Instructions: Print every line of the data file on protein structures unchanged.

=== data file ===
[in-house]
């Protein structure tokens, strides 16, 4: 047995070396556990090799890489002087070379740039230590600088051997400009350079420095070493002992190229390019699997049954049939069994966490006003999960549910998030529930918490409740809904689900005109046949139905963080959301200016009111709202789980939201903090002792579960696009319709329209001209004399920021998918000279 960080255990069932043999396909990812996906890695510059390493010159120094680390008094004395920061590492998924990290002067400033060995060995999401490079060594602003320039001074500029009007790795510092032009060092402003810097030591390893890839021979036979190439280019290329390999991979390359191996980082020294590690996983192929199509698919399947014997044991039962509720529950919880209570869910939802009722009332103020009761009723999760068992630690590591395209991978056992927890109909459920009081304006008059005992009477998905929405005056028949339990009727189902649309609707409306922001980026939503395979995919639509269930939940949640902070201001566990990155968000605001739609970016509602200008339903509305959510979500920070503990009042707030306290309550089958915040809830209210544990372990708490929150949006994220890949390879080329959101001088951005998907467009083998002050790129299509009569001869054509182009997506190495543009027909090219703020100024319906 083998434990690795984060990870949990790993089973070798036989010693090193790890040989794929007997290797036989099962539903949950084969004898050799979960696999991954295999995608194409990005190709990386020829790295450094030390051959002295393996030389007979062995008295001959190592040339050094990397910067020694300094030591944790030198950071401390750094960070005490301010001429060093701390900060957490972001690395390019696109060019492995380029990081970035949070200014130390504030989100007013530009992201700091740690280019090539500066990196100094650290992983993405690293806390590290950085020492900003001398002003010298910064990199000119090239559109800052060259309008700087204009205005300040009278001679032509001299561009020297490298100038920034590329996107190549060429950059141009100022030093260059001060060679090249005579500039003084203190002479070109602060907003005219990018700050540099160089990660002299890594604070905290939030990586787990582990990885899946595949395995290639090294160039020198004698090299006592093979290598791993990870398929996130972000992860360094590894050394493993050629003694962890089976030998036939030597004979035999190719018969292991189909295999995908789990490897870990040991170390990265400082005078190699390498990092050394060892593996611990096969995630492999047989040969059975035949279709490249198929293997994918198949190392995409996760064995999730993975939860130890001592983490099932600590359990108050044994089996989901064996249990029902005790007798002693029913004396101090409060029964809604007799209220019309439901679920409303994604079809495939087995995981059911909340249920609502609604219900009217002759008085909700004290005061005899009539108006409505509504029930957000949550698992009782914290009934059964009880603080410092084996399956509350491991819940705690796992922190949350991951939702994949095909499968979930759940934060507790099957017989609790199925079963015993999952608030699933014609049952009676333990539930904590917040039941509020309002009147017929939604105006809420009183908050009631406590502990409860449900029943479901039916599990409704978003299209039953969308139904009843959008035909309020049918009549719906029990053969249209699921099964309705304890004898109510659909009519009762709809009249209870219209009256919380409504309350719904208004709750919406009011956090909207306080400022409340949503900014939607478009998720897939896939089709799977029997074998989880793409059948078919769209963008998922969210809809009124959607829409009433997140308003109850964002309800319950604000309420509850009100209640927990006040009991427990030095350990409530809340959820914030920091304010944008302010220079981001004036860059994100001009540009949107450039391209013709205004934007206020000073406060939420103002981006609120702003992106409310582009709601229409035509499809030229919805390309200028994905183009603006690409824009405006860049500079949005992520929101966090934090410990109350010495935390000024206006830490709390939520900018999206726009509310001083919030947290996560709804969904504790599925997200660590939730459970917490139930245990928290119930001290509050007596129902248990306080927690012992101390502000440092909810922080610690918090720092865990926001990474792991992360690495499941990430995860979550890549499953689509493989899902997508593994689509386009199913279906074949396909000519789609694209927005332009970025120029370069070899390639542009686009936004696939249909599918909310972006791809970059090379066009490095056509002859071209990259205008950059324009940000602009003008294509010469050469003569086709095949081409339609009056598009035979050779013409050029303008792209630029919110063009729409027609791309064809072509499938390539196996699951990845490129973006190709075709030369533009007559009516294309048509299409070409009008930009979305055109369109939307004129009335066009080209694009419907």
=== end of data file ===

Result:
[in-house]
């Protein structure tokens, strides 16, 4: 047995070396556990090799890489002087070379740039230590600088051997400009350079420095070493002992190229390019699997049954049939069994966490006003999960549910998030529930918490409740809904689900005109046949139905963080959301200016009111709202789980939201903090002792579960696009319709329209001209004399920021998918000279 960080255990069932043999396909990812996906890695510059390493010159120094680390008094004395920061590492998924990290002067400033060995060995999401490079060594602003320039001074500029009007790795510092032009060092402003810097030591390893890839021979036979190439280019290329390999991979390359191996980082020294590690996983192929199509698919399947014997044991039962509720529950919880209570869910939802009722009332103020009761009723999760068992630690590591395209991978056992927890109909459920009081304006008059005992009477998905929405005056028949339990009727189902649309609707409306922001980026939503395979995919639509269930939940949640902070201001566990990155968000605001739609970016509602200008339903509305959510979500920070503990009042707030306290309550089958915040809830209210544990372990708490929150949006994220890949390879080329959101001088951005998907467009083998002050790129299509009569001869054509182009997506190495543009027909090219703020100024319906 083998434990690795984060990870949990790993089973070798036989010693090193790890040989794929007997290797036989099962539903949950084969004898050799979960696999991954295999995608194409990005190709990386020829790295450094030390051959002295393996030389007979062995008295001959190592040339050094990397910067020694300094030591944790030198950071401390750094960070005490301010001429060093701390900060957490972001690395390019696109060019492995380029990081970035949070200014130390504030989100007013530009992201700091740690280019090539500066990196100094650290992983993405690293806390590290950085020492900003001398002003010298910064990199000119090239559109800052060259309008700087204009205005300040009278001679032509001299561009020297490298100038920034590329996107190549060429950059141009100022030093260059001060060679090249005579500039003084203190002479070109602060907003005219990018700050540099160089990660002299890594604070905290939030990586787990582990990885899946595949395995290639090294160039020198004698090299006592093979290598791993990870398929996130972000992860360094590894050394493993050629003694962890089976030998036939030597004979035999190719018969292991189909295999995908789990490897870990040991170390990265400082005078190699390498990092050394060892593996611990096969995630492999047989040969059975035949279709490249198929293997994918198949190392995409996760064995999730993975939860130890001592983490099932600590359990108050044994089996989901064996249990029902005790007798002693029913004396101090409060029964809604007799209220019309439901679920409303994604079809495939087995995981059911909340249920609502609604219900009217002759008085909700004290005061005899009539108006409505509504029930957000949550698992009782914290009934059964009880603080410092084996399956509350491991819940705690796992922190949350991951939702994949095909499968979930759940934060507790099957017989609790199925079963015993999952608030699933014609049952009676333990539930904590917040039941509020309002009147017929939604105006809420009183908050009631406590502990409860449900029943479901039916599990409704978003299209039953969308139904009843959008035909309020049918009549719906029990053969249209699921099964309705304890004898109510659909009519009762709809009249209870219209009256919380409504309350719904208004709750919406009011956090909207306080400022409340949503900014939607478009998720897939896939089709799977029997074998989880793409059948078919769209963008998922969210809809009124959607829409009433997140308003109850964002309800319950604000309420509850009100209640927990006040009991427990030095350990409530809340959820914030920091304010944008302010220079981001004036860059994100001009540009949107450039391209013709205004934007206020000073406060939420103002981006609120702003992106409310582009709601229409035509499809030229919805390309200028994905183009603006690409824009405006860049500079949005992520929101966090934090410990109350010495935390000024206006830490709390939520900018999206726009509310001083919030947290996560709804969904504790599925997200660590939730459970917490139930245990928290119930001290509050007596129902248990306080927690012992101390502000440092909810922080610690918090720092865990926001990474792991992360690495499941990430995860979550890549499953689509493989899902997508593994689509386009199913279906074949396909000519789609694209927005332009970025120029370069070899390639542009686009936004696939249909599918909310972006791809970059090379066009490095056509002859071209990259205008950059324009940000602009003008294509010469050469003569086709095949081409339609009056598009035979050779013409050029303008792209630029919110063009729409027609791309064809072509499938390539196996699951990845490129973006190709075709030369533009007559009516294309048509299409070409009008930009979305055109369109939307004129009335066009080209694009419907």